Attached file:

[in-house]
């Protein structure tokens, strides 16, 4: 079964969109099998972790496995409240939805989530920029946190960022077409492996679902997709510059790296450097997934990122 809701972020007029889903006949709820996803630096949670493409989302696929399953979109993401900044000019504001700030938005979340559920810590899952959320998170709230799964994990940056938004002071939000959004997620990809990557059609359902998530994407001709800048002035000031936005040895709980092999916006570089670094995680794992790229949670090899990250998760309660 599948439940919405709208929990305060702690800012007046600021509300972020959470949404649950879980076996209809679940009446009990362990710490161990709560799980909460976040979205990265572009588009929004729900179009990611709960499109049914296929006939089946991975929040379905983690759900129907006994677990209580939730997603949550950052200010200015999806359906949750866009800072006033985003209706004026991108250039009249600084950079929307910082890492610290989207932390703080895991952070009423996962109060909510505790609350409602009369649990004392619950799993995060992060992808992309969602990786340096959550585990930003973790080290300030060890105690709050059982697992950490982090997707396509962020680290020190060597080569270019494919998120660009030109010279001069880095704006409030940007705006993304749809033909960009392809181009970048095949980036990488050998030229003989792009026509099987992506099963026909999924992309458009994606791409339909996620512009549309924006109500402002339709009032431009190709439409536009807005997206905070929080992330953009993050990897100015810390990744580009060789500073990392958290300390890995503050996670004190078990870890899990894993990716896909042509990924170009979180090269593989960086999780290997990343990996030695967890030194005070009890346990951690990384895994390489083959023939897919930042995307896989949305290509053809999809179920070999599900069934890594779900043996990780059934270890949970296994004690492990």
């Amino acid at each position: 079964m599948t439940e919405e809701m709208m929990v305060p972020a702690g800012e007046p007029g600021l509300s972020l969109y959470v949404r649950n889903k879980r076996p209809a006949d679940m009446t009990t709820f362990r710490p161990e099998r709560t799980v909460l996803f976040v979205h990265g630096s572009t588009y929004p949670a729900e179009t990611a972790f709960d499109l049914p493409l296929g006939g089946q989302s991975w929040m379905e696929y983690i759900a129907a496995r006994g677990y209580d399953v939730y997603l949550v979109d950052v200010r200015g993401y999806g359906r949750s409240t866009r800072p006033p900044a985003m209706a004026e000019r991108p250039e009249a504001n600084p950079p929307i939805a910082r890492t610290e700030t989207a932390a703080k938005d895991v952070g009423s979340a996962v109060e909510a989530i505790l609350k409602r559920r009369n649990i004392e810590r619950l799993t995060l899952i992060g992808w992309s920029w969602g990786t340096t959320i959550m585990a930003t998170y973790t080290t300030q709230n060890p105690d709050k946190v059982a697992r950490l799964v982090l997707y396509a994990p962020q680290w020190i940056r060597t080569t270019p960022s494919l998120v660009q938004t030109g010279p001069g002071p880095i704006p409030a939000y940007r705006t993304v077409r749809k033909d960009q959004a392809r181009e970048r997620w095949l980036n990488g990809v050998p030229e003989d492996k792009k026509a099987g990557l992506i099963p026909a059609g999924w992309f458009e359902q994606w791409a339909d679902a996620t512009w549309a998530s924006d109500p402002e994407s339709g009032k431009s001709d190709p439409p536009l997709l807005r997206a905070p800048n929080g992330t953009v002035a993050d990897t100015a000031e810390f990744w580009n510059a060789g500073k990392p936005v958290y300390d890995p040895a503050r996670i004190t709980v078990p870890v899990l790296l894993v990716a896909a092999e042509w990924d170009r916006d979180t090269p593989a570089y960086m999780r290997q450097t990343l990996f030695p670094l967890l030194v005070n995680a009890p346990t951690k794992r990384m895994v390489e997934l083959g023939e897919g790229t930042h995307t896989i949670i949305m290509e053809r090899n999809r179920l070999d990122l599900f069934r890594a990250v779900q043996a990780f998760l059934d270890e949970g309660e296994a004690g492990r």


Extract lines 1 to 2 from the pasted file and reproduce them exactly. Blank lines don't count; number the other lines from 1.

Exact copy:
[in-house]
């Protein structure tokens, strides 16, 4: 079964969109099998972790496995409240939805989530920029946190960022077409492996679902997709510059790296450097997934990122 809701972020007029889903006949709820996803630096949670493409989302696929399953979109993401900044000019504001700030938005979340559920810590899952959320998170709230799964994990940056938004002071939000959004997620990809990557059609359902998530994407001709800048002035000031936005040895709980092999916006570089670094995680794992790229949670090899990250998760309660 599948439940919405709208929990305060702690800012007046600021509300972020959470949404649950879980076996209809679940009446009990362990710490161990709560799980909460976040979205990265572009588009929004729900179009990611709960499109049914296929006939089946991975929040379905983690759900129907006994677990209580939730997603949550950052200010200015999806359906949750866009800072006033985003209706004026991108250039009249600084950079929307910082890492610290989207932390703080895991952070009423996962109060909510505790609350409602009369649990004392619950799993995060992060992808992309969602990786340096959550585990930003973790080290300030060890105690709050059982697992950490982090997707396509962020680290020190060597080569270019494919998120660009030109010279001069880095704006409030940007705006993304749809033909960009392809181009970048095949980036990488050998030229003989792009026509099987992506099963026909999924992309458009994606791409339909996620512009549309924006109500402002339709009032431009190709439409536009807005997206905070929080992330953009993050990897100015810390990744580009060789500073990392958290300390890995503050996670004190078990870890899990894993990716896909042509990924170009979180090269593989960086999780290997990343990996030695967890030194005070009890346990951690990384895994390489083959023939897919930042995307896989949305290509053809999809179920070999599900069934890594779900043996990780059934270890949970296994004690492990």